Critics’ Picks

Édouard Manet, Plum Brandy, ca. 1877, oil on canvas, 29 x 20".


“Easy Virtue”

Van Gogh Museum
Museumplein 6
February 19–June 19

These days, the Van Gogh Museum is full of whores. “Easy Virtue,” which focuses on prostitution in nineteenth- to early twentieth-century French painting, is a historical exploration of a trade under scrutiny. The subject of Édouard Manet’s Plum Brandy, ca.1877, rests her head in her hand at a café table, the full glass before her suggesting she has just sat down. In her left hand dangles an unlit cigarette, awaiting a light from a potential client. Her skin is the same shade of pale, withered pink as her dress, but it is her tired, blank eyes that draw us in.

Learning how to read the signs of an available woman became an exercise of intrigue, for prostitutes often dressed the same as so-called respectable women in order to protect themselves. Certain professions, however, gave it all away; Jean Béraud’s Backstage at the Opera, 1889, depicts a crowd of older gentlemen in top hats sleazing among the ballet dancers after a performance. It was widely known among upper-class milieus that holding a season ticket to the ballet also entitled one to post-show favors from the dancers, who were poorly paid and needed supplemental income.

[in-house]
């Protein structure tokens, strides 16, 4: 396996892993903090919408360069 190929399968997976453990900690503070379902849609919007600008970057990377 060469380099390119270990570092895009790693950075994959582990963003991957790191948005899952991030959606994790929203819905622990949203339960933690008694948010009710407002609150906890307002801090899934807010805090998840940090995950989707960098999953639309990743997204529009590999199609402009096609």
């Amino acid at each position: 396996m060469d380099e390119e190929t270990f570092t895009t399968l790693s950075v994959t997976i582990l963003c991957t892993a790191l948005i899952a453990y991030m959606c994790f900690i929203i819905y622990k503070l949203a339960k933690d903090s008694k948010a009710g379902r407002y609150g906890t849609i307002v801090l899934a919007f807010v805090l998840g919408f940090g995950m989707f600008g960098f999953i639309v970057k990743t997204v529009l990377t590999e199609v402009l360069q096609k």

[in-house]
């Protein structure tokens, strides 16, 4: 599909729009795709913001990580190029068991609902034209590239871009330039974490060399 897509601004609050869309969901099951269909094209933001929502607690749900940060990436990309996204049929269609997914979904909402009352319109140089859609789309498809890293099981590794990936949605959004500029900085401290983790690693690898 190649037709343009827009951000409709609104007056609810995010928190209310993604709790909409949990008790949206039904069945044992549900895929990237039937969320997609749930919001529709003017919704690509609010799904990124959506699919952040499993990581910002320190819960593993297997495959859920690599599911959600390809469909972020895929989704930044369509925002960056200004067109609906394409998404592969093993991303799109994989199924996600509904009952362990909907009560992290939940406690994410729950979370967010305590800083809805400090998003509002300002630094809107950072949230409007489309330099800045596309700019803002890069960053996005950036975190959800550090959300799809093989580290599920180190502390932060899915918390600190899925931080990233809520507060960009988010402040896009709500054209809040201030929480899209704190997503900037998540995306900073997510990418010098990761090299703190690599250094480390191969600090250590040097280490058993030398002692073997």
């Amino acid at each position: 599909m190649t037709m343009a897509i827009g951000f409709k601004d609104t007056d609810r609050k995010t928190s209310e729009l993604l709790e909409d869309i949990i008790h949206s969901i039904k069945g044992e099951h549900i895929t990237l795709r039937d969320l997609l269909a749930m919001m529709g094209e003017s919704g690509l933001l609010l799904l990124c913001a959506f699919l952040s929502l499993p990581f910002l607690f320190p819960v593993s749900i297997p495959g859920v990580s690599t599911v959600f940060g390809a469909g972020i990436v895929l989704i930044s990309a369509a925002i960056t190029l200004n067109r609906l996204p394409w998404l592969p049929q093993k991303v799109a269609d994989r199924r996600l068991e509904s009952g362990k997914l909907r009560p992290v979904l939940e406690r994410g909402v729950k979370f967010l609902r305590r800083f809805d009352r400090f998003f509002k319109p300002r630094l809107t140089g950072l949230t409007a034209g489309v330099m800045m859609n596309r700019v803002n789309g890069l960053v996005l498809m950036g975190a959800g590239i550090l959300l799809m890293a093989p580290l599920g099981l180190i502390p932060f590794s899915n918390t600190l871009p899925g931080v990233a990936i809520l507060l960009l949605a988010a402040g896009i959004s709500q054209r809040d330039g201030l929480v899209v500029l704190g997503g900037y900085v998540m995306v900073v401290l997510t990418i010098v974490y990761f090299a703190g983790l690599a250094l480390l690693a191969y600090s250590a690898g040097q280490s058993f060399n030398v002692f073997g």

This extensive exhibition investigates the rich diversity of artists’ relationships to the subject; Degas, Van Gogh, Munch, Picasso, and Toulouse-Lautrec are but some of the big names represented, alongside fascinating historical relics, such as a prostitution map of nineteenth-century Paris. It’s particularly relevant as the city has recently been attempting to eradicate its famous Red Light District via contemporary art; former brothels are being handed over for free use to art students and other young creatives. To find out how misguided such a move is, one need only turn to Charles Baudelaire, who once asked rhetorically, “What is art?” His answer: “Prostitution.”